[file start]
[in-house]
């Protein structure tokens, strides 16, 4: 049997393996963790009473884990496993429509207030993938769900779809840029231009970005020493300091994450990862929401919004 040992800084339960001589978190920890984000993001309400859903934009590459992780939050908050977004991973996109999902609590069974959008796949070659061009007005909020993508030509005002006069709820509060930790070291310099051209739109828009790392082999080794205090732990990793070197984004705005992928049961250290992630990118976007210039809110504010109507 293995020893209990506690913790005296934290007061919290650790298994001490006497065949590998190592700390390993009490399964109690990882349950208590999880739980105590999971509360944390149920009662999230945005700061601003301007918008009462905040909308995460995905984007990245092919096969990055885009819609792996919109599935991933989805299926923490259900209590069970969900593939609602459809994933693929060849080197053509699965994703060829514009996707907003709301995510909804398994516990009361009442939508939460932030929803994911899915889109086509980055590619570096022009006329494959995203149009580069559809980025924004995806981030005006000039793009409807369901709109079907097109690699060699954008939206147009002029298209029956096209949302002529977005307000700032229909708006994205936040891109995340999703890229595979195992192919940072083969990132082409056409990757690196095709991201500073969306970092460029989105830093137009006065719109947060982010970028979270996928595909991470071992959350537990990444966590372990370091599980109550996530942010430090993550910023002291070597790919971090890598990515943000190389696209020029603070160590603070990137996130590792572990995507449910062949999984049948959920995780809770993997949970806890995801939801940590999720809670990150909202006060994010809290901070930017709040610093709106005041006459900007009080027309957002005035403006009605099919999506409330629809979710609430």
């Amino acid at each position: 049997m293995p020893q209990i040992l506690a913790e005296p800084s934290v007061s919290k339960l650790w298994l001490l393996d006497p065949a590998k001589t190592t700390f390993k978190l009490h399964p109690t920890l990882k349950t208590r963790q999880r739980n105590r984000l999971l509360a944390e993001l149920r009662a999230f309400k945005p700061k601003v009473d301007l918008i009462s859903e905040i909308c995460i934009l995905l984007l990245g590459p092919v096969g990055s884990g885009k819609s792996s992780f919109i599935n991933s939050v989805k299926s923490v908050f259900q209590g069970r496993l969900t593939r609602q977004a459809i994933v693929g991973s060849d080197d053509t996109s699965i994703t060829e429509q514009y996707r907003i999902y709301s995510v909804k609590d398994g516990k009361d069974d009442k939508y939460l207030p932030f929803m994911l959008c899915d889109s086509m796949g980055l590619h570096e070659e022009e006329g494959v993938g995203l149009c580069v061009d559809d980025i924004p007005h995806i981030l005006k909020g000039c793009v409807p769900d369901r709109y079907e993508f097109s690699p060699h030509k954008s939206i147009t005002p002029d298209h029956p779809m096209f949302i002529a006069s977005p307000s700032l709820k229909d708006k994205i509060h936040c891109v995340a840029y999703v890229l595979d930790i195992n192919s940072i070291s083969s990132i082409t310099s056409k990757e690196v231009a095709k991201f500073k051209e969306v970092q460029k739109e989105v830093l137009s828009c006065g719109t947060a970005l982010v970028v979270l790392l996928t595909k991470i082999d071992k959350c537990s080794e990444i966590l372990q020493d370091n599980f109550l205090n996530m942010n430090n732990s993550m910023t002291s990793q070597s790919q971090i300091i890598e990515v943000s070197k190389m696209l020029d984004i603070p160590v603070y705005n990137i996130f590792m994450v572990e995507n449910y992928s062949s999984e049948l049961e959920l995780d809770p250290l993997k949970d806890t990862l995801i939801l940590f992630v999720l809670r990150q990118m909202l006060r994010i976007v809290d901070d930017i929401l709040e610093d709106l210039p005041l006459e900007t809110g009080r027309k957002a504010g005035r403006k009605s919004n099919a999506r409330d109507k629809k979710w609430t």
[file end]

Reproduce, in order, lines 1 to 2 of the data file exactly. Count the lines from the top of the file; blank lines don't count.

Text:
[in-house]
């Protein structure tokens, strides 16, 4: 049997393996963790009473884990496993429509207030993938769900779809840029231009970005020493300091994450990862929401919004 040992800084339960001589978190920890984000993001309400859903934009590459992780939050908050977004991973996109999902609590069974959008796949070659061009007005909020993508030509005002006069709820509060930790070291310099051209739109828009790392082999080794205090732990990793070197984004705005992928049961250290992630990118976007210039809110504010109507 293995020893209990506690913790005296934290007061919290650790298994001490006497065949590998190592700390390993009490399964109690990882349950208590999880739980105590999971509360944390149920009662999230945005700061601003301007918008009462905040909308995460995905984007990245092919096969990055885009819609792996919109599935991933989805299926923490259900209590069970969900593939609602459809994933693929060849080197053509699965994703060829514009996707907003709301995510909804398994516990009361009442939508939460932030929803994911899915889109086509980055590619570096022009006329494959995203149009580069559809980025924004995806981030005006000039793009409807369901709109079907097109690699060699954008939206147009002029298209029956096209949302002529977005307000700032229909708006994205936040891109995340999703890229595979195992192919940072083969990132082409056409990757690196095709991201500073969306970092460029989105830093137009006065719109947060982010970028979270996928595909991470071992959350537990990444966590372990370091599980109550996530942010430090993550910023002291070597790919971090890598990515943000190389696209020029603070160590603070990137996130590792572990995507449910062949999984049948959920995780809770993997949970806890995801939801940590999720809670990150909202006060994010809290901070930017709040610093709106005041006459900007009080027309957002005035403006009605099919999506409330629809979710609430």